Making the Student Body’s Voice Heard

Giselle Villegas, Staff Writer

Students across campus have had strong opinions on ASB and the administration on spirit days held on campus, vocalizing complaints about houses receiving odd themes such as “stuck in the snow” for the Forthcoming dance or limited activities and events on spirit days. While some students peacefully state their opinions, others blame in a rather harsh demeanor. There are many ways for students to express their voices in a more professional manner rather than charging at ASB or the administration.

Some students have taken to social media to rant about these issues. One example is the Instagram account, @phs_spirit. In response to the Oct. 5 pep assembly, the account claimed that “Portola ASB suggested a ‘glow in the dark pep rally’ to the administration. However, the administration shut down the idea right away claiming that it’s a safety hazard and that ‘children’ could drink the glow stick juice.”

Although the owner of the account, who requested to stay anonymous, speaks with good intentions, there are many other ways to voice opinions rather than resorting to emotion-driven responses on social media.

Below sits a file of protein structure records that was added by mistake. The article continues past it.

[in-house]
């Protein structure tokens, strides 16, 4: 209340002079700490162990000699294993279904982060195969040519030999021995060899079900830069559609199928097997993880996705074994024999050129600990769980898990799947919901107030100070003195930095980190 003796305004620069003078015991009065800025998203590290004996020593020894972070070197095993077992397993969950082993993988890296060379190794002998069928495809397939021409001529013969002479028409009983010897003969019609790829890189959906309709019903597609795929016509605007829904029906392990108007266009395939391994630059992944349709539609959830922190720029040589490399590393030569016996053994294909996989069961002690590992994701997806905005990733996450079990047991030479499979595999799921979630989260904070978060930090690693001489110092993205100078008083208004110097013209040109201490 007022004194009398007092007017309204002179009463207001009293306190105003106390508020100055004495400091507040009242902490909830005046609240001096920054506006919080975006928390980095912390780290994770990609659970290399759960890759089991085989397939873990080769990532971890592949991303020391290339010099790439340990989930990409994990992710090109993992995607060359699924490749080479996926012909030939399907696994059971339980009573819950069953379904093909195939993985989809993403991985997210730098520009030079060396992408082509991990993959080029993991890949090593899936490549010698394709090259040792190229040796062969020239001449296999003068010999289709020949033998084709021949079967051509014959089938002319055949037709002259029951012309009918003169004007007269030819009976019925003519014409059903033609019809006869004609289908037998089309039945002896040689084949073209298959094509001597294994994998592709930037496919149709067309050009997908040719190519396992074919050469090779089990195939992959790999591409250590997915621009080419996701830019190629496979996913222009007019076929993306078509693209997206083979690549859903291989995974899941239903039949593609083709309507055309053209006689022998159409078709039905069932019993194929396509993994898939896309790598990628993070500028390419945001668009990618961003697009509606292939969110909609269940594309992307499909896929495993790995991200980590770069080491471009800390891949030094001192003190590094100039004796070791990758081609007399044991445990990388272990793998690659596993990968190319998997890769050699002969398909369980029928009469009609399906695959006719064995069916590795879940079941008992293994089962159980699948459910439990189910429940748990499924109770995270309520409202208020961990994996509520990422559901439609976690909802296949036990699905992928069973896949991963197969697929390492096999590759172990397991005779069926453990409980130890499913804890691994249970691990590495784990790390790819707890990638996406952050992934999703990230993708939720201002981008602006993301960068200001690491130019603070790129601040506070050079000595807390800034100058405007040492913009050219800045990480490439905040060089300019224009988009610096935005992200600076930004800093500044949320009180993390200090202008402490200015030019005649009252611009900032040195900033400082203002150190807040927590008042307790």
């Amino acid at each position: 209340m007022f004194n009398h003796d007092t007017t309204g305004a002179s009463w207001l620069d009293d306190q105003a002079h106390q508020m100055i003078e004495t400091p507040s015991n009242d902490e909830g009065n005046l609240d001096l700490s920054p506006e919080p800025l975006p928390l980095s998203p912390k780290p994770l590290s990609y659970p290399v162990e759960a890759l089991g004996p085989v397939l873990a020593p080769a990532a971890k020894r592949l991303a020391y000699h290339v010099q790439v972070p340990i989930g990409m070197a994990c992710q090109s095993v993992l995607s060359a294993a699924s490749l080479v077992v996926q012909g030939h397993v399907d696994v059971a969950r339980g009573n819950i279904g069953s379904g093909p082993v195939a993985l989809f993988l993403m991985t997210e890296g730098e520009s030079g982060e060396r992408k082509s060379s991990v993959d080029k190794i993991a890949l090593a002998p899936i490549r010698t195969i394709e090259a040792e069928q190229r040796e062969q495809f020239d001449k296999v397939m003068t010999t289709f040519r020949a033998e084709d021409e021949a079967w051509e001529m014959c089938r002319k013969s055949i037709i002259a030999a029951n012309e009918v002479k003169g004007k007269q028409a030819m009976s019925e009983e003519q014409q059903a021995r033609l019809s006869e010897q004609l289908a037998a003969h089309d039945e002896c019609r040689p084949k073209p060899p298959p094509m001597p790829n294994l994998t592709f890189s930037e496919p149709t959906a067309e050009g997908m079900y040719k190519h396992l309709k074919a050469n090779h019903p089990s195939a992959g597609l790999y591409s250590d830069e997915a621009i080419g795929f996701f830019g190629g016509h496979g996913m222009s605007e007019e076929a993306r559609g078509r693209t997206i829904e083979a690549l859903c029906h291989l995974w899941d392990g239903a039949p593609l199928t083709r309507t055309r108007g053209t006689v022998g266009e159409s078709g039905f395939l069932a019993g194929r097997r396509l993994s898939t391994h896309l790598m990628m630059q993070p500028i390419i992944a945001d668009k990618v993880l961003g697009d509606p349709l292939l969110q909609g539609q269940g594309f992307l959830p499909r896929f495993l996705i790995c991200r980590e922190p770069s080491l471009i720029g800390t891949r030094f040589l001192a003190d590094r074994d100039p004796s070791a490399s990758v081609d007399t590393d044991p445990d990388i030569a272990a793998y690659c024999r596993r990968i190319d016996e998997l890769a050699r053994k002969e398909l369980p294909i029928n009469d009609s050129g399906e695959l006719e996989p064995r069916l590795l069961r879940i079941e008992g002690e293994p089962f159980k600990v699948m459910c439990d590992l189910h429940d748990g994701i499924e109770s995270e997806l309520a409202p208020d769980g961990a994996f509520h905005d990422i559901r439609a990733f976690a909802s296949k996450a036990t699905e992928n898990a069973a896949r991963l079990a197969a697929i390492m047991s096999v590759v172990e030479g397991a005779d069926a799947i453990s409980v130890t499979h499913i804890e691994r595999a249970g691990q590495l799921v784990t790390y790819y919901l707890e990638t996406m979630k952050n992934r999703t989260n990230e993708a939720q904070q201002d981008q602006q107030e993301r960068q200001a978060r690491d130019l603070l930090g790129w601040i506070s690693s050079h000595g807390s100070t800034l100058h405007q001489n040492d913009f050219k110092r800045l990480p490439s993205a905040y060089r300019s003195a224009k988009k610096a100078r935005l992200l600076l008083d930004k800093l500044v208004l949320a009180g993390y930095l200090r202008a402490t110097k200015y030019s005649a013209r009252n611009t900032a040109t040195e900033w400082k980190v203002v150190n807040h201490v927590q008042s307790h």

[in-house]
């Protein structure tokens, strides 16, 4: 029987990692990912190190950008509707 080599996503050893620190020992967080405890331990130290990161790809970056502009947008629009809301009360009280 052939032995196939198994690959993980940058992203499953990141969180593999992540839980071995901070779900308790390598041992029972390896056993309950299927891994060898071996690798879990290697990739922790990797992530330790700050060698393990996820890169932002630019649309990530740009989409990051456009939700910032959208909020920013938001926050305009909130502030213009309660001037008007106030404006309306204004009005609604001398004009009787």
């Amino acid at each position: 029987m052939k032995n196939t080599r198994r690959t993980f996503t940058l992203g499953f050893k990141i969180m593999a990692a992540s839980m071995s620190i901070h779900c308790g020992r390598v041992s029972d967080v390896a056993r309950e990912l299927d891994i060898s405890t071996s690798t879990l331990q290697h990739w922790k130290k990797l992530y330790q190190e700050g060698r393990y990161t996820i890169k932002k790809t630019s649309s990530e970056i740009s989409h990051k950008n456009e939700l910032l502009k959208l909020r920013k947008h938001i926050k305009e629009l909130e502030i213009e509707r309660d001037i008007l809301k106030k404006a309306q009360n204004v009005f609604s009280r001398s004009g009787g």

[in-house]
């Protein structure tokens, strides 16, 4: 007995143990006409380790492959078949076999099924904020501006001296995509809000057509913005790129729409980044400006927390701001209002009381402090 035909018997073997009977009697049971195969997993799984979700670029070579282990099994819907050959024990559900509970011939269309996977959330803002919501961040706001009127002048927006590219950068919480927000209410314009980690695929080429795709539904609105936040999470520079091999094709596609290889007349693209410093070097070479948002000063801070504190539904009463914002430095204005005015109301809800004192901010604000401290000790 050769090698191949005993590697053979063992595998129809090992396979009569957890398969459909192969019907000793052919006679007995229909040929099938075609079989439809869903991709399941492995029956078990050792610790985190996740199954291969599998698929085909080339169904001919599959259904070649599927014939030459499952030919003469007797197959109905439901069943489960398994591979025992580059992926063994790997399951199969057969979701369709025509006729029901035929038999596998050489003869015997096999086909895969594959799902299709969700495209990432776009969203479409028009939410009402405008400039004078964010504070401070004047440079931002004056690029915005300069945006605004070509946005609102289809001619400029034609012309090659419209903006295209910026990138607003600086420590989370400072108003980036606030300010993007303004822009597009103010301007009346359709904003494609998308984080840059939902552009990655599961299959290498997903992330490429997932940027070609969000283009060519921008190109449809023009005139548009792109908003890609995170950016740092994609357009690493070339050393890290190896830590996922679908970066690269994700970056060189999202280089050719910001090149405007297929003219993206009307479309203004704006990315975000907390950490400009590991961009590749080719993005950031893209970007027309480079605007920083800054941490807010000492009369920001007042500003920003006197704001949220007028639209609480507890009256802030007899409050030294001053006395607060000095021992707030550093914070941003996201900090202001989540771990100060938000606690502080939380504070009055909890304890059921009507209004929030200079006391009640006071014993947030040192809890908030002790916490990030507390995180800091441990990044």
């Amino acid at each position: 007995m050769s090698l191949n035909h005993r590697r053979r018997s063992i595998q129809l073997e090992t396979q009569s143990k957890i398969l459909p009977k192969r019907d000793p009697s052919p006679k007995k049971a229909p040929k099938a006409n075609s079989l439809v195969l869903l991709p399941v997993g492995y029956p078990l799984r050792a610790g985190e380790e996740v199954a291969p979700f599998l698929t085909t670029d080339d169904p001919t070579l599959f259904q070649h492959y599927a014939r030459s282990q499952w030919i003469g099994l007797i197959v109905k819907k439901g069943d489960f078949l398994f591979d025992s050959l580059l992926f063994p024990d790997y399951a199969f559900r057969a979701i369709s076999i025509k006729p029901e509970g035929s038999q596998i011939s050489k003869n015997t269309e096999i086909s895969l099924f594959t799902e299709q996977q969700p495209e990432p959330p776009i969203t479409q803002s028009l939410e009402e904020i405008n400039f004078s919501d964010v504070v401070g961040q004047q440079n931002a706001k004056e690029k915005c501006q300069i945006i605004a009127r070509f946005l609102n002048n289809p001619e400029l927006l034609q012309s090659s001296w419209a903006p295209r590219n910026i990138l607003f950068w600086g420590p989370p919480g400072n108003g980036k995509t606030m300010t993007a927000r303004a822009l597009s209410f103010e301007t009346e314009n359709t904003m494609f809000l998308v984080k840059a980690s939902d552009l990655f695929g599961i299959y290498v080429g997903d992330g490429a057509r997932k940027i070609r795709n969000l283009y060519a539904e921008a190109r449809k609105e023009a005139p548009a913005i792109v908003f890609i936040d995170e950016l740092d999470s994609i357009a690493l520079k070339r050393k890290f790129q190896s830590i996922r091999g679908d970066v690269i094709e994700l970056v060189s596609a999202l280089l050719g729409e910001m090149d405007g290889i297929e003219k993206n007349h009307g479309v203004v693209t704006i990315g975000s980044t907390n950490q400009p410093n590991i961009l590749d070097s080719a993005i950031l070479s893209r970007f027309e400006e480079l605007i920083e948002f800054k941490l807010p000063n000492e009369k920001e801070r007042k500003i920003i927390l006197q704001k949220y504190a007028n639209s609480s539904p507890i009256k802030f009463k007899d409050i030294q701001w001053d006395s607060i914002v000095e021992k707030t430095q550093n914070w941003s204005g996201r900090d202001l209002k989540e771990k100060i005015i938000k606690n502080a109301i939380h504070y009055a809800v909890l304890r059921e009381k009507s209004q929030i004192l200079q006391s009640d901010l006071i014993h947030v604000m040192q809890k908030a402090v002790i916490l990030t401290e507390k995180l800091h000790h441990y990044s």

“[Students] can ask for more Google Forms to get feedback for ASB, maybe email admin or the counselors to say what they believe could be different,” assistant principal Amy Paulsen said. “There was a forthcoming forum that ASB held to get feedback from students to improve future events, just to figure out what you want from ASB.”

By attending these events, students can confirm for themselves that recommended changes will be heard.

In “Giving Students a Voice” from Harvard Graduate School of Education, author Leah Shafer of the best ways to facilitate student recommendations on campus: “Schools can train students in collecting and analyzing data. They can then create their own research questions and use observations and feedback from peers to draw conclusions about what’s going right, what could be improved, and how to help.”

Understanding the frustration behind the students, there are various reasons as to why some suggestions that ASB had given, could not happen.

“They are the people working for the people, getting things from students about what they want involving spirit days, but some things are not doable,” Paulsen said. “There’s constraints on what is safe, appropriate, and of course affordable.”

There are better ways to voice opinions. Our administration has allowed opportunities for students to give input on what should be different during spirit days such as the Forthcoming Forum, a survey for the Winter Formal theme and student senate, meetings which take place once a month. By attending these, you can move Portola High forward and make a better environment.